Lyrasis is honored to serve as the organizational home for multiple community supported and open-source programs, further expanding our community to include more than 650 institutions that are members of these programs, many of which are not Lyrasis members. We established the organizational home for ArchivesSpace in 2012 and CollectionSpace in 2014, and with the merger with DuraSpace in 2019, we added DSpace, Fedora and VIVO to the Lyrasis family. 

As the organizational home, Lyrasis provides resources and services to help these open-source programs bolster, expand and amplify their community’s efforts. As an active member of these communities, Lyrasis contributes staff, technology, financial services, logistics support and code for the benefit of all users. Our partnership enables the various programs and communities to focus on program-specific needs and priorities, free from the burden of building common types of infrastructure that are necessary for long term success and sustainability. We have also been pleased to partner with the programs to foster open-source sustainability using the It Takes a Village (ITAV) guidebook and toolkit.

An organizational home allows the communities to be nimble, participative and collaborative, yet also remain responsive. Together with the community, Lyrasis has been able to increase membership in these community-based efforts, improve community participation in governance, improve software usability and create partnerships with key organizations and members that forward program goals. 

The Path to Today (Part 2): Adding Services to Meet Community Needs

As we became an organizational home for more communities, we recognized the value and need to provide additional services, such as hosting and related services like migration. As a result, we now deploy highly competitive supporting services for community-based software that meet the needs of a wide range of institutions.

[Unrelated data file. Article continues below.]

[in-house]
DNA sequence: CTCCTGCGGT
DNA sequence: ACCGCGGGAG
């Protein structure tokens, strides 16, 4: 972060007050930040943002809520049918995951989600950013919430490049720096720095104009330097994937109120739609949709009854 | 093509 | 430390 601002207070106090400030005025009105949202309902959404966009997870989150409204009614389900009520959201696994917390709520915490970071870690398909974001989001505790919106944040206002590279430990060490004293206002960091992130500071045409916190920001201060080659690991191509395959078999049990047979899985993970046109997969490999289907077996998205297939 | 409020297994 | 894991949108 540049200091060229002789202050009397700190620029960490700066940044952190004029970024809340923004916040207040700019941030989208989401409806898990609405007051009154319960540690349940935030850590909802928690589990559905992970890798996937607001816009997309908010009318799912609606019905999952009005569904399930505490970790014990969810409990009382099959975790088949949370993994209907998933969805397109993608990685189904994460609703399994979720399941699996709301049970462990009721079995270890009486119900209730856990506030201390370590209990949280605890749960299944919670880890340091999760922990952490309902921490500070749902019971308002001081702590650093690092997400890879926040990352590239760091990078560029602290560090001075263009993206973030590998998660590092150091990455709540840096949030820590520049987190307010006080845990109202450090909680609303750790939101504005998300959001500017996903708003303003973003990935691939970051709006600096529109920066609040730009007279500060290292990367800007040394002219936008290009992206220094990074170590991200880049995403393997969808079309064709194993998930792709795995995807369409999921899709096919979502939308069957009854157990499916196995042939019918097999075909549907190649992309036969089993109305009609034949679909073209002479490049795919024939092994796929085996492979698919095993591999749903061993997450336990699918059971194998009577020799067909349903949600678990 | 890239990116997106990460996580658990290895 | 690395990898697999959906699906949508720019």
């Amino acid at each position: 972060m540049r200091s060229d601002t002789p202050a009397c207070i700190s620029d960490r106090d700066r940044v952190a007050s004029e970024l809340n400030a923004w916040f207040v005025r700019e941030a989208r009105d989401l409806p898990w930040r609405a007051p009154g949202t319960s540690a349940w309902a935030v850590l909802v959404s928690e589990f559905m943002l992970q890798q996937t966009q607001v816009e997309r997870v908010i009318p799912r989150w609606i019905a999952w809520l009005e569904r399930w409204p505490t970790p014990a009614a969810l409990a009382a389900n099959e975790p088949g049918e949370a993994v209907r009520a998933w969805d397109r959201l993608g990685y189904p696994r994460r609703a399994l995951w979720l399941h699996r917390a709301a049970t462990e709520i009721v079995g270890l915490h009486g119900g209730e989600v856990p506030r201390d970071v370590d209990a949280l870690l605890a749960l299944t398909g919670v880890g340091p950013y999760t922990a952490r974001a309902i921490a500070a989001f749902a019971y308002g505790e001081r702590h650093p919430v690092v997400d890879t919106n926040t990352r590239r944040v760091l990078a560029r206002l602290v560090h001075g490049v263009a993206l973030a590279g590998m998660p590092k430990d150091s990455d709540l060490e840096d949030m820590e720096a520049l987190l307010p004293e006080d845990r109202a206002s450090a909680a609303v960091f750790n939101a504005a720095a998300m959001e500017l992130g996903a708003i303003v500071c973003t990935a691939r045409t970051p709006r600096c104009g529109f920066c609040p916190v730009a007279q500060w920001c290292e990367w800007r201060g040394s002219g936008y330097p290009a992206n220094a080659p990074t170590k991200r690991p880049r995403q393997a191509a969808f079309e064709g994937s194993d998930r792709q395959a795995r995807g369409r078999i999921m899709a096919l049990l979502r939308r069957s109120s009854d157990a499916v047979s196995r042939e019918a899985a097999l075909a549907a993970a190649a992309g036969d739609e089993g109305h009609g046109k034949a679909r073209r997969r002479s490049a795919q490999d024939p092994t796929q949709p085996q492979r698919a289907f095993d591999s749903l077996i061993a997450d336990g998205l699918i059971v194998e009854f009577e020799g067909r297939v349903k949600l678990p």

While some organizations may always host open-source software themselves, many are not staffed or resourced to do so, due to lean IT support or other institutional barriers. Hosting is not only more cost-effective over time, it is also a strategic decision as it can empower staff to focus on critical local collections, service to their community and system demands instead. Often the choice is one of focus: delivery of services to our communities or managing and maintaining software, migrations and even hardware.

Our hosting services have grown over time, largely in tandem with our organizational home commitments. We currently provide hosting services for ArchivesSpace, CollectionSpace, DSpace (DSpace Direct) and DuraCloud. While these are robust, we continue to improve and expand, as well as explore potential intersections that lead to greater accessibility, transparency and better workflow efficiencies. 

Lyrasis Today: A Strategic Commitment to Community Impact 

Lyrasis open-source programs and our hosting services teams have always shared values, including a commitment to open code, transparent processes, sustainability, growing thoughtfully, working with open communities and contributing code and other resources to benefit the larger community. As we refined our focus at Lyrasis, structuring our work around the three strategic priorities laid out in John Wilkin’s first essay, we are further building on the symbiotic relationship between our community supported technologies and our hosting services. The interplay between the two creates a sort of virtuous cycle where each is strengthened by the work of the other.